Slacker Staffers: Disengaged in the Workplace (Infographic)
How engaged are you at your job? The answer may not only affect your productivity and job satisfaction but may also be partly in your control, research has suggested.
People who approach their work with energy and dedication are more productive and more willing to go that extra mile, according to research published in the August 2011 issue of the journal Current Directions in Psychological Science. Study researcher Arnold Bakker, a psychologist at Erasmus University Rotterdam in the Netherlands, found that both job resourches — such as social support, feedback, and opportunities for autonomy — along with an employee's personal resources — such as self-esteem and optimism — are keys to worker engagement.
According to Bakker, engagement and high-quality performance are greatest when the demands of the job are highest. This principle applies even to what we think of as low-level jobs, such as those at fast-food joints, he said.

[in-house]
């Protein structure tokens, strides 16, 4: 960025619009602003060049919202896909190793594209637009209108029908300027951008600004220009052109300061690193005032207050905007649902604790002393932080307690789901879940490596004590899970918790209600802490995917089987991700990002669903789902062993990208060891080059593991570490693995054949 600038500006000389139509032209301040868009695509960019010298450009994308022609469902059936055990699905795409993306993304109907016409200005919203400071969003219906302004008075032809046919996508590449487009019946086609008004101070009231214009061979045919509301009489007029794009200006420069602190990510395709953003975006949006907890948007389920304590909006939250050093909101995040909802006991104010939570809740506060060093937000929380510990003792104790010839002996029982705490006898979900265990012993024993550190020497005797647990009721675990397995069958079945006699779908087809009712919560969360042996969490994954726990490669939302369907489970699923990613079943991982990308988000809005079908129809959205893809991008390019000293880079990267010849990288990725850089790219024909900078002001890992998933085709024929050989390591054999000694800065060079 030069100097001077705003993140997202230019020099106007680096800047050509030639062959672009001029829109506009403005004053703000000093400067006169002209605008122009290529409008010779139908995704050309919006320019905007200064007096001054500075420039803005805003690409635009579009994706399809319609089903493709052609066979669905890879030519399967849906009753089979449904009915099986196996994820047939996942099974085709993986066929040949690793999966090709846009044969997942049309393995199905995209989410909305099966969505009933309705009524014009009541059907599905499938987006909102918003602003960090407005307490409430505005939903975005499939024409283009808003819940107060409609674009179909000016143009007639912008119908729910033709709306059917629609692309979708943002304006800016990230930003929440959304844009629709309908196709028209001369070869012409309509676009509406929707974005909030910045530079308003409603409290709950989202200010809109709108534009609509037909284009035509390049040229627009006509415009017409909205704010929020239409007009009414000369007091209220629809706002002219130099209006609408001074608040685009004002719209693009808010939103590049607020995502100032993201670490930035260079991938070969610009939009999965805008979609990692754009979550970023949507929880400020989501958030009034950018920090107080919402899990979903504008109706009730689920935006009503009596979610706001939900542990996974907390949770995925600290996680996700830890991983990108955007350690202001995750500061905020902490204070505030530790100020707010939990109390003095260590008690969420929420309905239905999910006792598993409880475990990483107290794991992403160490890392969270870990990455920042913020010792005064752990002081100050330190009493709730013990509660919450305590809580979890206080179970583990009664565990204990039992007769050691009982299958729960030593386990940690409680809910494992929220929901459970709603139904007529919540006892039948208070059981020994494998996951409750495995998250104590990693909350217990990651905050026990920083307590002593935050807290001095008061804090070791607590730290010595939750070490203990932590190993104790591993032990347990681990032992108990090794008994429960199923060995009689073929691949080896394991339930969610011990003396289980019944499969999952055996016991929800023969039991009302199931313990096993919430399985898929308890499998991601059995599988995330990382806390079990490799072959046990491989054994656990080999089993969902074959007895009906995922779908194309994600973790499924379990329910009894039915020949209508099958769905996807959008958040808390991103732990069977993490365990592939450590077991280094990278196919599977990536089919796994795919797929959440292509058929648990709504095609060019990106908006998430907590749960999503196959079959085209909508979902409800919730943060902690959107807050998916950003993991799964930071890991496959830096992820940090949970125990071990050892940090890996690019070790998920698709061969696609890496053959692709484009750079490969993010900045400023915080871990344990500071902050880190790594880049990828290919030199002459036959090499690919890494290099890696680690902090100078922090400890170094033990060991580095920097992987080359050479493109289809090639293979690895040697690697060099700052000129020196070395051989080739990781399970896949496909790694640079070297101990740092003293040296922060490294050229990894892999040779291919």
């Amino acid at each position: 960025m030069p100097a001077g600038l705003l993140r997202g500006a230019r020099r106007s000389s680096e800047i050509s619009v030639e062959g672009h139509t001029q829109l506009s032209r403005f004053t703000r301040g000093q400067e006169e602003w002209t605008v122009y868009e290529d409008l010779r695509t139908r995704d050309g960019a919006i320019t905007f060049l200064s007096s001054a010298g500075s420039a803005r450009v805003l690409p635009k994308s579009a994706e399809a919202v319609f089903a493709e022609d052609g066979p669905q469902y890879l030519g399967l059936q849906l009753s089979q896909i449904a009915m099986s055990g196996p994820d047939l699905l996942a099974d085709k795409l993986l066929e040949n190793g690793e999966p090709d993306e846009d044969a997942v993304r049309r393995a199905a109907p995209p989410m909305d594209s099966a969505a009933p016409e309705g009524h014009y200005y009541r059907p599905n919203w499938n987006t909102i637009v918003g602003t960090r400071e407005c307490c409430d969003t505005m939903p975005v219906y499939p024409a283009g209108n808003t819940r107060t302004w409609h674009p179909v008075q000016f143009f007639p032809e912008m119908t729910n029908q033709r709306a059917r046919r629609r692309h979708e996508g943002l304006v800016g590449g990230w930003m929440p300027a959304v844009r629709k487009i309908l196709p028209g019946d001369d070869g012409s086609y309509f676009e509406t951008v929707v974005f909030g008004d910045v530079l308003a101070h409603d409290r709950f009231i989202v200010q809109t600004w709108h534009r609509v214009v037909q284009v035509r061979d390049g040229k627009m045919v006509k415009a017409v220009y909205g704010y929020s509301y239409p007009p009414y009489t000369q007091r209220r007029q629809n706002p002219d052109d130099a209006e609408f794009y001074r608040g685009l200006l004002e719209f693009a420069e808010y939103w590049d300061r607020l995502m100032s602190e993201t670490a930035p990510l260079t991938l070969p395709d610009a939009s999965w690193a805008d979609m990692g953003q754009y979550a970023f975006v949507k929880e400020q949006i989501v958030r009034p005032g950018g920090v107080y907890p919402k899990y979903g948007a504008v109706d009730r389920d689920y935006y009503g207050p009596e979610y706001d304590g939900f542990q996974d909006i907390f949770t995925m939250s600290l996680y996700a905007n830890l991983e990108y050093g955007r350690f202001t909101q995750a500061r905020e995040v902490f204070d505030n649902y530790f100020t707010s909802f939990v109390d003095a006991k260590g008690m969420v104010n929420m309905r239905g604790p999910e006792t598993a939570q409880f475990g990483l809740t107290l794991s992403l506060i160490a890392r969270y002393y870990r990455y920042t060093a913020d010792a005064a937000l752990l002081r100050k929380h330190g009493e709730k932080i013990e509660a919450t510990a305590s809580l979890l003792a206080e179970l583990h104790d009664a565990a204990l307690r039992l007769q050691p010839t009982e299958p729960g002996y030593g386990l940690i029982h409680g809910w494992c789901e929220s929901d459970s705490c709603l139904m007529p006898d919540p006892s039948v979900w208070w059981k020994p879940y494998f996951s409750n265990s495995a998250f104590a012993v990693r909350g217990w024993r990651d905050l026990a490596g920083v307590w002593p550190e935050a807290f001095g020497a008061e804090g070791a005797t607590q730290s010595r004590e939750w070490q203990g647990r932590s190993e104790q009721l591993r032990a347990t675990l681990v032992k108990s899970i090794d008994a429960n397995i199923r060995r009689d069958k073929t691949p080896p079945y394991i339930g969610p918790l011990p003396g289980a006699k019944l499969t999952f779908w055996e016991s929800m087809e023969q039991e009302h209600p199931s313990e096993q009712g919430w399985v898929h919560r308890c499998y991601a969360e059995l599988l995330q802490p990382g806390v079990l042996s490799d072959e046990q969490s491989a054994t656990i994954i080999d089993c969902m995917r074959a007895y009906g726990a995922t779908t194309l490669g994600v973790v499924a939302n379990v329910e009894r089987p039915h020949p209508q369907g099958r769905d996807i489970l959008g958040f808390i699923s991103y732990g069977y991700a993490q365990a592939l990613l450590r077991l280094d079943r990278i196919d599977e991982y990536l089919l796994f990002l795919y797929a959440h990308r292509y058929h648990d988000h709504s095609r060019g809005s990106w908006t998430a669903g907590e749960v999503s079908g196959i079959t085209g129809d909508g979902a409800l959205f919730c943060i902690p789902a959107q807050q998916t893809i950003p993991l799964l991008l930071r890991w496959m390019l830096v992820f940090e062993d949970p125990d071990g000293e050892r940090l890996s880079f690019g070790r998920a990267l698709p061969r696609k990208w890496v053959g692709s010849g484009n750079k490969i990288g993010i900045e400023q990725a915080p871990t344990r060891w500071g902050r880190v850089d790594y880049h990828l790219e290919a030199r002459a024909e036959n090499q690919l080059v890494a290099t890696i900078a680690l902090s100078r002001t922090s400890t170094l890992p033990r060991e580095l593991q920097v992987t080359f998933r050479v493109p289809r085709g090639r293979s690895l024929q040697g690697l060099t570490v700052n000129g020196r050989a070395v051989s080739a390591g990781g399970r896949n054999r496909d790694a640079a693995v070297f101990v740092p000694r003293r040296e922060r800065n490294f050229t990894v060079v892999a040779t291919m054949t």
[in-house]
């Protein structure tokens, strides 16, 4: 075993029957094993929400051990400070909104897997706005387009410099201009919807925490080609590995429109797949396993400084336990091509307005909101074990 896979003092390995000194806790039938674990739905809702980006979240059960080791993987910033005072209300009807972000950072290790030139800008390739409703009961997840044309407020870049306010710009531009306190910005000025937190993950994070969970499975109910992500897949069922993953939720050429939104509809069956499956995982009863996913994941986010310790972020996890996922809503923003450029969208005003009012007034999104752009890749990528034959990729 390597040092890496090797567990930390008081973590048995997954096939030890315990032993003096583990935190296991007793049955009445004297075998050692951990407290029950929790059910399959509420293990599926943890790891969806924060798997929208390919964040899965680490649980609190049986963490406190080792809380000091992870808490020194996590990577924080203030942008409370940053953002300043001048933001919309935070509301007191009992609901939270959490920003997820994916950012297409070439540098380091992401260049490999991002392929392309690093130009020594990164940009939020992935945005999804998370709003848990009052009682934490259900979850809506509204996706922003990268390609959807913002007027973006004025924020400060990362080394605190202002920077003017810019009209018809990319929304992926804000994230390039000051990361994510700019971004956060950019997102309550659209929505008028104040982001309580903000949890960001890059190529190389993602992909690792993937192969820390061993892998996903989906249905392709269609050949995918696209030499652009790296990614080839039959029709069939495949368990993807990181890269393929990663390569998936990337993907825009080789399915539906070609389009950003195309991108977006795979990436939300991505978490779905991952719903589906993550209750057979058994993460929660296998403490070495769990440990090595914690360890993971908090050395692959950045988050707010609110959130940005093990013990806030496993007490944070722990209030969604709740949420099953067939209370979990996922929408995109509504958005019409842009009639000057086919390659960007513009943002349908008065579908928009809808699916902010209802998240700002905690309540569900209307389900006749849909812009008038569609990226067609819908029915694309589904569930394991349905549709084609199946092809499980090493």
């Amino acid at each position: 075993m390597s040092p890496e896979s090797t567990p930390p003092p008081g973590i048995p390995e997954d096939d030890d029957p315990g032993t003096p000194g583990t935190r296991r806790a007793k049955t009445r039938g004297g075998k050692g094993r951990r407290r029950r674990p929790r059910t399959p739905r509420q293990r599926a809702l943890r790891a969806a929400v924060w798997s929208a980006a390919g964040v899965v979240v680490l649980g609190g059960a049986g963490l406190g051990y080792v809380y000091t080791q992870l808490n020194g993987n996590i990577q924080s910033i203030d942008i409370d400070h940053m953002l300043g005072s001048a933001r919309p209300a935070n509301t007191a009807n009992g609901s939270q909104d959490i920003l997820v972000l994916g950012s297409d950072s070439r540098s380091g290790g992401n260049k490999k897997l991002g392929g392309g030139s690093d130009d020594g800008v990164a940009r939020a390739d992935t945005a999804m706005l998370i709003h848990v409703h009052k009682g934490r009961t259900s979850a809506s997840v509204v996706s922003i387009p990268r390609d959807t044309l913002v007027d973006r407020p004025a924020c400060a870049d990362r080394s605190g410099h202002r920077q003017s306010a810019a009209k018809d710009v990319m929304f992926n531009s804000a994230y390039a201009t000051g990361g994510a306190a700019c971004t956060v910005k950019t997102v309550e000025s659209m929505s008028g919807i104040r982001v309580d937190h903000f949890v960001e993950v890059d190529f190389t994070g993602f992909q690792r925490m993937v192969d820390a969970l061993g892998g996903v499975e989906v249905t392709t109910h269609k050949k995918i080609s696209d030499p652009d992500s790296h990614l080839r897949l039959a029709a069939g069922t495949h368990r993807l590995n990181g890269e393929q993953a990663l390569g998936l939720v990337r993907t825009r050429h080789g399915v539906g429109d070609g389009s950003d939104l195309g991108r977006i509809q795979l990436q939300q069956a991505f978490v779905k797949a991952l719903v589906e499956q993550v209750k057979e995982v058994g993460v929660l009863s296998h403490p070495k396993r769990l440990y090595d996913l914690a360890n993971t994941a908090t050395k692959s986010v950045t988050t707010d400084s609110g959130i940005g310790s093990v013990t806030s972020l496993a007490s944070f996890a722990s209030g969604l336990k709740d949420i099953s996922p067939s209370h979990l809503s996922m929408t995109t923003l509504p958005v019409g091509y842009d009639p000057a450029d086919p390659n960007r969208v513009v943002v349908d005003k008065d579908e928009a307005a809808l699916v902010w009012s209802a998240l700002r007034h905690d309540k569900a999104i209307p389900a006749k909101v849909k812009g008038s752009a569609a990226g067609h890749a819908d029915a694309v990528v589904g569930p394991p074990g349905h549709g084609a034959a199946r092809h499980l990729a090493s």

Outside factors, however, can stymie even the most dedicated workers. Take a recession. Researchers who detailed their work in 2010 in the International Journal of Management and Enterprise Development, looked at data collected in 2009 at the height of the U.S. recession, from several hundred full-time employees in a range of jobs regarding job satisfaction and worries. Respondents indicated they were concerned about whether or not they would keep their jobs and whether or not they would be compensated if their company went under. [Survey Reveals Most Satisfying Jobs]
The workplace anxiety was linked with lower job satisfaction and lower worker engagement, which the team defined as being fully involved in and enthusiastic about work. The team recommended that managers acknowledge the impact of the anxiety generated during recessionary times and take actions to reduce the negative impact of workplace anxiety by providing employees with information related to the organization's current situation and each employee's status.
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